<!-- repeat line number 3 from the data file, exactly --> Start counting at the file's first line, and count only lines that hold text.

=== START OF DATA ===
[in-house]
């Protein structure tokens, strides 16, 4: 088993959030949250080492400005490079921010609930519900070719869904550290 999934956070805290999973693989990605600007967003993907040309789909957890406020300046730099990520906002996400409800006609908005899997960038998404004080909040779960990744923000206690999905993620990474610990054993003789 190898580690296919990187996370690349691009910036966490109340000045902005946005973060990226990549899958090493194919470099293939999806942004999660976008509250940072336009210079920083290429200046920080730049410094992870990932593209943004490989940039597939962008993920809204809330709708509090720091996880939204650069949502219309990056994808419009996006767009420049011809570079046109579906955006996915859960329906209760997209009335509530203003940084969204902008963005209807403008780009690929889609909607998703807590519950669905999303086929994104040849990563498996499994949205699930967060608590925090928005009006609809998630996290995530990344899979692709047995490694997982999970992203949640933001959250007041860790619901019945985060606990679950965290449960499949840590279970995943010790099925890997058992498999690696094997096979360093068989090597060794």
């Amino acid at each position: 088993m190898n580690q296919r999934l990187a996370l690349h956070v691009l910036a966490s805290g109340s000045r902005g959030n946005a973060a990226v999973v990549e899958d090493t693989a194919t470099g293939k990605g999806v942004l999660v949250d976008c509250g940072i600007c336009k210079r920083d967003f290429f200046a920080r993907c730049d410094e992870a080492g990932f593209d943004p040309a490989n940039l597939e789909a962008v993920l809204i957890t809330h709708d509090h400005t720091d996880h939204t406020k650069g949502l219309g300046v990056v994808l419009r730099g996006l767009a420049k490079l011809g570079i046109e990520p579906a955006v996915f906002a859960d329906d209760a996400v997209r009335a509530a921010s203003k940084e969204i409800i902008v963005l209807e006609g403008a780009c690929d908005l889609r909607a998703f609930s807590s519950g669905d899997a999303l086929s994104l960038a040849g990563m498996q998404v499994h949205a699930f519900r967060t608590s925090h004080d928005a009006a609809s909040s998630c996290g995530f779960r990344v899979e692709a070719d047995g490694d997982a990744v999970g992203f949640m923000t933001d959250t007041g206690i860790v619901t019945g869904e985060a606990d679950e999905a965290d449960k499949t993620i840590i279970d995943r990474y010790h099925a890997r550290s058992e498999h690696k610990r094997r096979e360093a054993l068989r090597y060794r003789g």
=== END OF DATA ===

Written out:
């Amino acid at each position: 088993m190898n580690q296919r999934l990187a996370l690349h956070v691009l910036a966490s805290g109340s000045r902005g959030n946005a973060a990226v999973v990549e899958d090493t693989a194919t470099g293939k990605g999806v942004l999660v949250d976008c509250g940072i600007c336009k210079r920083d967003f290429f200046a920080r993907c730049d410094e992870a080492g990932f593209d943004p040309a490989n940039l597939e789909a962008v993920l809204i957890t809330h709708d509090h400005t720091d996880h939204t406020k650069g949502l219309g300046v990056v994808l419009r730099g996006l767009a420049k490079l011809g570079i046109e990520p579906a955006v996915f906002a859960d329906d209760a996400v997209r009335a509530a921010s203003k940084e969204i409800i902008v963005l209807e006609g403008a780009c690929d908005l889609r909607a998703f609930s807590s519950g669905d899997a999303l086929s994104l960038a040849g990563m498996q998404v499994h949205a699930f519900r967060t608590s925090h004080d928005a009006a609809s909040s998630c996290g995530f779960r990344v899979e692709a070719d047995g490694d997982a990744v999970g992203f949640m923000t933001d959250t007041g206690i860790v619901t019945g869904e985060a606990d679950e999905a965290d449960k499949t993620i840590i279970d995943r990474y010790h099925a890997r550290s058992e498999h690696k610990r094997r096979e360093a054993l068989r090597y060794r003789g």